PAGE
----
Three members of the Mineola Fire Department were trapped in a fire truck struck by a live power line for three hours last Friday, and the department chief wants answers from the Long Island Power Authority about its response to the emergency.
“There’s no way in hell that anybody should be caught in a truck for three hours when a chief calls for a response or for a grid to be shut down,” Mineola Fire Department Chief Joseph Pratt said. “We take this very seriously. It’s just like a third rail.”
Pratt said he intends to file a letter of complaint with the Nassau County Fire Commission so that a similar situation does not recur.
LIPA spokesman Mark Gross defended the utility’s response to the downed wire.
“It’s not a matter of response time that it took us a long time to get here. We needed to coordinate with everybody to find out how to de-energize this line, keep everybody safe and maintain power to the hospital,” Gross said.
While responding to an alarm from Mineola Middle School during a thunderstorm last Friday, June 22 at 2:17 p.m. Mineola firefighters were flagged down by a man at the intersection of Horton Highway and Jackson Avenue who said his house was on fire, Pratt said.
The fire chief said he immediately dispatched instructions for half the trucks that were on their way to the middle school to the site of the reported fire on Horton and Garfield Avenue.
Upon arriving at the scene, the Mineola volunteers found one end of a primary power line sparking in the gutter and other power line in a tree outside the house.
“The tree was on fire, and the wind blew the smoke into the house. He thought his house was on fire,” Pratt said of the homeowner who reported a fire.
While at the scene, a second primary power line broke loose and landed across the hood of a fire truck stationed to block traffic at Cleveland Avenue and Horton Highway.
“I automatically went over the air and told [Nassau County] Fire Command I needed a forklift response from LIPA and I requested the grid to be shut down,” Pratt said. “At some point, the supervisor from Firecom got involved, said the grid was shut down, but Winthrop [University Hospital] was back-feeding power into grid through its back up generators.”
Pratt said he also called a special fire line LIPA maintains for situations of extreme emergency. The LIPA operator was already aware of the situation, he said.
Gross said Pratt did not call the special LIPA line and said the power utility dispatched a crew to the scene immediately.
It was 4 p.m. before a lone LIPA technician arrived on the scene, according to Pratt, who said the LIPA technician used a bucket truck to examine the line and told him the power feeding back from the hospital had still not been shut down.
More technicians arrived an hour later, Pratt said. They indicated the power lines were shut down and one of them removed the wire from the truck.
The Mineola chief said in virtually all situations involving severed power lines, the fire department waits for the utility company to remove the wire.
“In some cases, we would remove it ourselves if we knew the grid was shut down. But we still would prefer the professionals do it,” Pratt said.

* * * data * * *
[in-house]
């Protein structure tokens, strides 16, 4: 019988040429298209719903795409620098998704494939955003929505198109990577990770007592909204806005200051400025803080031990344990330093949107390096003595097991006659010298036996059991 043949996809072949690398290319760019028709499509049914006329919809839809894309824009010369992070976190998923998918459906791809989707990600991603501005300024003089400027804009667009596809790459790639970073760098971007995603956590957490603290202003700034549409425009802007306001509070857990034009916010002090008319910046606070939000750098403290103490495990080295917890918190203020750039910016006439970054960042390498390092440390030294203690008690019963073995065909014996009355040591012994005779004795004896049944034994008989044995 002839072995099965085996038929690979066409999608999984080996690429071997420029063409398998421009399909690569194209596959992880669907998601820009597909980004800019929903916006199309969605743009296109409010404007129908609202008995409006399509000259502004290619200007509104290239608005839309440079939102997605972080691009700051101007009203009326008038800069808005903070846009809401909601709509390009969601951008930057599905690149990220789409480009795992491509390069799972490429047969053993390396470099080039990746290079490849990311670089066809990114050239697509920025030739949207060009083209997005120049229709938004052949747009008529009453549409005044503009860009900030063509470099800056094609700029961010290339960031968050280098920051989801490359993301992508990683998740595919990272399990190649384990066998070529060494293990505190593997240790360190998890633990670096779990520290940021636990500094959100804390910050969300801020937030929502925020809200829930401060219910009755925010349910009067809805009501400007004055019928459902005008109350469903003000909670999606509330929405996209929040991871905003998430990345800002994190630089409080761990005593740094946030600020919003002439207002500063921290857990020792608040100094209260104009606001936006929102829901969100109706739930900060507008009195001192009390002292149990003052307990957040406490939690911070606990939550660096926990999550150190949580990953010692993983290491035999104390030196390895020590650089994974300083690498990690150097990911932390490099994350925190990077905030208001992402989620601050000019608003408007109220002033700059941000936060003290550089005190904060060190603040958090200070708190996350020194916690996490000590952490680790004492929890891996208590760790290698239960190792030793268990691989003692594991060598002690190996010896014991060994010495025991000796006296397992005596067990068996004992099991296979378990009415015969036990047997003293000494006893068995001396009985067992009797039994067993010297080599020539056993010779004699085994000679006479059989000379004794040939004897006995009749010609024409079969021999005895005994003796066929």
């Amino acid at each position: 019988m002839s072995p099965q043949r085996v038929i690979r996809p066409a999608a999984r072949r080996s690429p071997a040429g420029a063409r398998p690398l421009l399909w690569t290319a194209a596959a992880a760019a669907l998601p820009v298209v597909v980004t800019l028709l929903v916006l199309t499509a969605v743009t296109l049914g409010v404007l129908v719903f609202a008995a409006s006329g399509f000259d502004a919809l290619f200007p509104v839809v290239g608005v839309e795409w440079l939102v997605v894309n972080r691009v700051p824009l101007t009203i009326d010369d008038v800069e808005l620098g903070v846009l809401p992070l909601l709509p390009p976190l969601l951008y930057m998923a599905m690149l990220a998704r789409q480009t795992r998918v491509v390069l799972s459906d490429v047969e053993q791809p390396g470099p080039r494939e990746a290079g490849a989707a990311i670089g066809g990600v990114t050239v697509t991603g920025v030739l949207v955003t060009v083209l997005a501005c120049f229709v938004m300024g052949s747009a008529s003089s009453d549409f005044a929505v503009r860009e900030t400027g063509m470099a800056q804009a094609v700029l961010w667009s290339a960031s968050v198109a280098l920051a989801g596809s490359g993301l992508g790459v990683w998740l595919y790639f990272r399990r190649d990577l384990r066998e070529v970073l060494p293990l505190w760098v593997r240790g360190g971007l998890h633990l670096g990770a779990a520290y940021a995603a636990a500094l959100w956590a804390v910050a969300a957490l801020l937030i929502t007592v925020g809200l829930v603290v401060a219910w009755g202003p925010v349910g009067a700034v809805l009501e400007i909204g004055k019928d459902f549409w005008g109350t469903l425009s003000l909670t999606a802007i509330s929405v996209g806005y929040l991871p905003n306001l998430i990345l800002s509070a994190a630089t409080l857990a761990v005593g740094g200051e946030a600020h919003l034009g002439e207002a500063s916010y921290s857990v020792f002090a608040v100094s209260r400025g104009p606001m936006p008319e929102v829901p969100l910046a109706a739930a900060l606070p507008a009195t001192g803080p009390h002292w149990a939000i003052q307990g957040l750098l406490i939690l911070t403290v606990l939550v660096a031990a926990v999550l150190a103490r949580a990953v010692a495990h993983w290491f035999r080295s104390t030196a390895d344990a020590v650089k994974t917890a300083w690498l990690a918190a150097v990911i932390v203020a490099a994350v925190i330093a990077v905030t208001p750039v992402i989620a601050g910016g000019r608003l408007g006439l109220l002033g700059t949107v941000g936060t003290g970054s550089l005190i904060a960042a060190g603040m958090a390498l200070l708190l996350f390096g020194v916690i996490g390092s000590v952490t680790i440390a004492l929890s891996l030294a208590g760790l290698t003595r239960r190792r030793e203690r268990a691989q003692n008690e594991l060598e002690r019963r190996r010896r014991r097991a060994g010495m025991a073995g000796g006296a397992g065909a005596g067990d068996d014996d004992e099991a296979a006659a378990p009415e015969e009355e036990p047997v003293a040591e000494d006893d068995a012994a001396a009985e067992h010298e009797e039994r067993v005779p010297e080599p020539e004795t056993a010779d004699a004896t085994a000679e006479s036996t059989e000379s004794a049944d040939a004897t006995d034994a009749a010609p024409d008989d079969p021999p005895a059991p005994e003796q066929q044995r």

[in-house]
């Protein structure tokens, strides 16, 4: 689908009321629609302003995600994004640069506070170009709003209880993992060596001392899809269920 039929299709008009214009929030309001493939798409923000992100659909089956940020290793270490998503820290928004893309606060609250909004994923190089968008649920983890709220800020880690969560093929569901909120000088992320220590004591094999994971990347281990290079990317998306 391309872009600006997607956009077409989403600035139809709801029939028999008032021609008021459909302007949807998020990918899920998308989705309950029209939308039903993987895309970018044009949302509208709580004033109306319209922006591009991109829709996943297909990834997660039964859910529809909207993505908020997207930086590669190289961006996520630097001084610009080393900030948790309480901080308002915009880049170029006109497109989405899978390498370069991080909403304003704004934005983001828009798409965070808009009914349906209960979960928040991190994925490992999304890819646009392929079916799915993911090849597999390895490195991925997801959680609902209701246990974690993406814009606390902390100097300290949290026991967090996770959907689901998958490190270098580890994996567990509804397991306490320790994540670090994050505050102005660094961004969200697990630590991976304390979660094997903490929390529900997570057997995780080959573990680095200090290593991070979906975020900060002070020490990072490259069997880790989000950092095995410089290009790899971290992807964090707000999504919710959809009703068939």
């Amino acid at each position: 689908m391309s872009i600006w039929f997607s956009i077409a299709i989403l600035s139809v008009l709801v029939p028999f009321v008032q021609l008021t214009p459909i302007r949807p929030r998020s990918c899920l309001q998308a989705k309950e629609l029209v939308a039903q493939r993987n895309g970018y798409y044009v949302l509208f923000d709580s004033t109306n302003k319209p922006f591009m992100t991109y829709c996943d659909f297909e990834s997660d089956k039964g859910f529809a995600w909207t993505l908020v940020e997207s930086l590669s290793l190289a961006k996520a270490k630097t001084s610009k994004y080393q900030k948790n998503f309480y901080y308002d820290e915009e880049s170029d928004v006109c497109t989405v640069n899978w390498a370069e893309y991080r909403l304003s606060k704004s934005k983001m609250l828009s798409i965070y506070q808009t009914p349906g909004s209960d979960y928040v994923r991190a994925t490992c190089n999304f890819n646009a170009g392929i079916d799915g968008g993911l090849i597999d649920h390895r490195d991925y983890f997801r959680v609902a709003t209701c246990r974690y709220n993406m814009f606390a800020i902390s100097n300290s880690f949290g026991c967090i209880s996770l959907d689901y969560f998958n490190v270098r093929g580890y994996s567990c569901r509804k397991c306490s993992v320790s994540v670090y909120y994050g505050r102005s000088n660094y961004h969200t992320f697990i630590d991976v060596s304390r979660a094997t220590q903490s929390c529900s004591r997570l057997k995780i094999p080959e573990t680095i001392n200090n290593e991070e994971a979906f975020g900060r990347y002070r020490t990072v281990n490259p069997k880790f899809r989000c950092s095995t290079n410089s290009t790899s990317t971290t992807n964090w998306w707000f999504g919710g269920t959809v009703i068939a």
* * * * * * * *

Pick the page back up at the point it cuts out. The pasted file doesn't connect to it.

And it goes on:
In the emergency on Friday, the wire was just between the truck’s chrome bell and siren and 5-inch water intake.
“You don’t want to take the chance on there being a complete circuit,” Pratt said.
The three volunteers, Alex Klein, Nick Ruscillo and Rich Baughan, remained trapped in the truck for nearly three hours, until LIPA workmen arrived on the scene at approximately 5 p.m., isolated the source of the power feedback from Winthrop, and removed the feedback so the power line was no longer live.
The firefighters were safe in the truck because the vehicles rubber tires naturally ground it, but both they and other Mineola firemen who remained on the scene for the three hours spent awaiting the rescue said they were very frustrated with LIPA’s response.
“I’m very upset. It was very scary. It’s like having a child and you’re powerless. You’re stuck in the street and your guys were stuck in a truck,” Pratt said.
Pratt gave credit to Lt. Michael DeStefano, of Mineola Fire Department 1st Engine Co. 3, for helping prevent injuries to the firefighters in the truck.
Pratt said DeStefano did a “brilliant” job of explaining situation to him and keeping the men under his command in the stricken truck 167 calm and safe.
DeStefano had just stepped out of the truck when the wire fell on it. He knew it was a primary wire and that his men had to stay in the truck to remain safe. The men on the truck had bottled water and DeStefano kept up a dialogue with them during the crisis - the most serious one he’d ever confronted.
“I was able to yell to them as well as talking to them on the radio,” DeStefano said. “Anything could happen. You try to keep your own cool.”
Pratt said this incident was the “scariest time” he’s experienced with firefighters under his command being in harm’s way during the six years he’s served as chief of the Mineola department.
During the incident, he said, he was in communication with ex-chiefs and other officers of the department on procedures to implement if one of the men in the truck needed medical assistance.
“You don’t really know what to plan for because you don’t know what’s going to happen,” Pratt said.
As of early this week, Pratt said he had no communication with LIPA officials about the incident.
“If anything, they’ll set up a precedent or program also that they call a crew off. No one was coming right away for us,” Pratt said.